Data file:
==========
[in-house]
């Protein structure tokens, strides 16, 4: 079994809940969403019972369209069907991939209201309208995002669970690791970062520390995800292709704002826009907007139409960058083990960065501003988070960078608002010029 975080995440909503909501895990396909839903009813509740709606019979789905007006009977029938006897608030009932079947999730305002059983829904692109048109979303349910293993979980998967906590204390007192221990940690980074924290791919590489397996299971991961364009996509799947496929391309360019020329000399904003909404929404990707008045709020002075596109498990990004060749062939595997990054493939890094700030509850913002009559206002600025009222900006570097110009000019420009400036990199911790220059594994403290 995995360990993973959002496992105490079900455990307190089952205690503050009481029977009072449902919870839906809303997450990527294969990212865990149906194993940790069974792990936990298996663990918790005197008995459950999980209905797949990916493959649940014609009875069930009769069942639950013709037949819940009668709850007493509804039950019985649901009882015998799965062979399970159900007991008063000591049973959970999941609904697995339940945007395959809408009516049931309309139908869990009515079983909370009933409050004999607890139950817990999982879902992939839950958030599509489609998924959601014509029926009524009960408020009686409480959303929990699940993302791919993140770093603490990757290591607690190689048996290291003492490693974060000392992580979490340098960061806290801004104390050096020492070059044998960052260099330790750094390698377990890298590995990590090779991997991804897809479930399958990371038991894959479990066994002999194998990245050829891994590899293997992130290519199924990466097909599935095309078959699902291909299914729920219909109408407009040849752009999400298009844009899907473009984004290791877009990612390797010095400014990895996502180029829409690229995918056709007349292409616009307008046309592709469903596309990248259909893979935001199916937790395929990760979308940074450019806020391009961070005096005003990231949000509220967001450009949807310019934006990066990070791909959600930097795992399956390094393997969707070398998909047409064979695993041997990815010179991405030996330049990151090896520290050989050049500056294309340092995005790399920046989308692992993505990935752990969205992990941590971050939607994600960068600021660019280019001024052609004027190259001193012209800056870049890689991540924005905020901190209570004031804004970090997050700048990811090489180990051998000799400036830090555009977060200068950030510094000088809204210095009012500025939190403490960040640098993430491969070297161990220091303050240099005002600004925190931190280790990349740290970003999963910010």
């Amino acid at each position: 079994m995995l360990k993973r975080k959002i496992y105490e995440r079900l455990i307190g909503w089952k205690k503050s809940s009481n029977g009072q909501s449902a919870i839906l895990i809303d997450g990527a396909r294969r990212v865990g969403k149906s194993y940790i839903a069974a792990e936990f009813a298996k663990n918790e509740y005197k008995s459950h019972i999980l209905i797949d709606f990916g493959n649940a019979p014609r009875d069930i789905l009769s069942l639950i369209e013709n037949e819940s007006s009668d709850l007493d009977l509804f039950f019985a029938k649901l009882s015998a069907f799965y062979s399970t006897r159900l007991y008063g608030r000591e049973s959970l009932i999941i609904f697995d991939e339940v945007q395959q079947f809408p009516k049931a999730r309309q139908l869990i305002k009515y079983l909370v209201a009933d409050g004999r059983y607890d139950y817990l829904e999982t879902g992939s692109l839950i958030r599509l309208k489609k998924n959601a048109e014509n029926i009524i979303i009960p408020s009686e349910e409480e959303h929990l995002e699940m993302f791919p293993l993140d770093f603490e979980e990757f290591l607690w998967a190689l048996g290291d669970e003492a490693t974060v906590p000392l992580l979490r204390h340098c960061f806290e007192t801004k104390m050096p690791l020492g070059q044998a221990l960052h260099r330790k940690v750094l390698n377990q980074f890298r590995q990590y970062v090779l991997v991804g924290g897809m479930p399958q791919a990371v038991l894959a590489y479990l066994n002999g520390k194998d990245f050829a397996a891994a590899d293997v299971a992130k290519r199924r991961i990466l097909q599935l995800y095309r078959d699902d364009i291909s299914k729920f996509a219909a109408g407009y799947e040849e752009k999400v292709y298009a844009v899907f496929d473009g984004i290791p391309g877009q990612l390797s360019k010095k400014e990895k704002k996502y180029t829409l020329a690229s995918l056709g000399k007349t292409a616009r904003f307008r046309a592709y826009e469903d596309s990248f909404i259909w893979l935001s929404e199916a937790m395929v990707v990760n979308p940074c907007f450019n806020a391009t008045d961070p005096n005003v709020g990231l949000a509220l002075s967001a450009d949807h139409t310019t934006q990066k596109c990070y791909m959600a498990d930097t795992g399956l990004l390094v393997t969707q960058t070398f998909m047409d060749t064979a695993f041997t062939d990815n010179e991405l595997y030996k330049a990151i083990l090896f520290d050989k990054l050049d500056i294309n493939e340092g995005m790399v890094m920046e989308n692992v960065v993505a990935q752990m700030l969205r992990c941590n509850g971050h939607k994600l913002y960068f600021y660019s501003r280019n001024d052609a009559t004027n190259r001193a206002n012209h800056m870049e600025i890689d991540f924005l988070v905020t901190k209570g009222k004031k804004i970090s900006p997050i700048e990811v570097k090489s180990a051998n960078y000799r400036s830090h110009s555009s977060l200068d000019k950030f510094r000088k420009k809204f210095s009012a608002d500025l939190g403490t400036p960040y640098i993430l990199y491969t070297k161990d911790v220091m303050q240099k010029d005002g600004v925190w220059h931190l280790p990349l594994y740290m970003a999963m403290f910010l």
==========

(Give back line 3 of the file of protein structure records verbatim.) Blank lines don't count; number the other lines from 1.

């Amino acid at each position: 079994m995995l360990k993973r975080k959002i496992y105490e995440r079900l455990i307190g909503w089952k205690k503050s809940s009481n029977g009072q909501s449902a919870i839906l895990i809303d997450g990527a396909r294969r990212v865990g969403k149906s194993y940790i839903a069974a792990e936990f009813a298996k663990n918790e509740y005197k008995s459950h019972i999980l209905i797949d709606f990916g493959n649940a019979p014609r009875d069930i789905l009769s069942l639950i369209e013709n037949e819940s007006s009668d709850l007493d009977l509804f039950f019985a029938k649901l009882s015998a069907f799965y062979s399970t006897r159900l007991y008063g608030r000591e049973s959970l009932i999941i609904f697995d991939e339940v945007q395959q079947f809408p009516k049931a999730r309309q139908l869990i305002k009515y079983l909370v209201a009933d409050g004999r059983y607890d139950y817990l829904e999982t879902g992939s692109l839950i958030r599509l309208k489609k998924n959601a048109e014509n029926i009524i979303i009960p408020s009686e349910e409480e959303h929990l995002e699940m993302f791919p293993l993140d770093f603490e979980e990757f290591l607690w998967a190689l048996g290291d669970e003492a490693t974060v906590p000392l992580l979490r204390h340098c960061f806290e007192t801004k104390m050096p690791l020492g070059q044998a221990l960052h260099r330790k940690v750094l390698n377990q980074f890298r590995q990590y970062v090779l991997v991804g924290g897809m479930p399958q791919a990371v038991l894959a590489y479990l066994n002999g520390k194998d990245f050829a397996a891994a590899d293997v299971a992130k290519r199924r991961i990466l097909q599935l995800y095309r078959d699902d364009i291909s299914k729920f996509a219909a109408g407009y799947e040849e752009k999400v292709y298009a844009v899907f496929d473009g984004i290791p391309g877009q990612l390797s360019k010095k400014e990895k704002k996502y180029t829409l020329a690229s995918l056709g000399k007349t292409a616009r904003f307008r046309a592709y826009e469903d596309s990248f909404i259909w893979l935001s929404e199916a937790m395929v990707v990760n979308p940074c907007f450019n806020a391009t008045d961070p005096n005003v709020g990231l949000a509220l002075s967001a450009d949807h139409t310019t934006q990066k596109c990070y791909m959600a498990d930097t795992g399956l990004l390094v393997t969707q960058t070398f998909m047409d060749t064979a695993f041997t062939d990815n010179e991405l595997y030996k330049a990151i083990l090896f520290d050989k990054l050049d500056i294309n493939e340092g995005m790399v890094m920046e989308n692992v960065v993505a990935q752990m700030l969205r992990c941590n509850g971050h939607k994600l913002y960068f600021y660019s501003r280019n001024d052609a009559t004027n190259r001193a206002n012209h800056m870049e600025i890689d991540f924005l988070v905020t901190k209570g009222k004031k804004i970090s900006p997050i700048e990811v570097k090489s180990a051998n960078y000799r400036s830090h110009s555009s977060l200068d000019k950030f510094r000088k420009k809204f210095s009012a608002d500025l939190g403490t400036p960040y640098i993430l990199y491969t070297k161990d911790v220091m303050q240099k010029d005002g600004v925190w220059h931190l280790p990349l594994y740290m970003a999963m403290f910010l």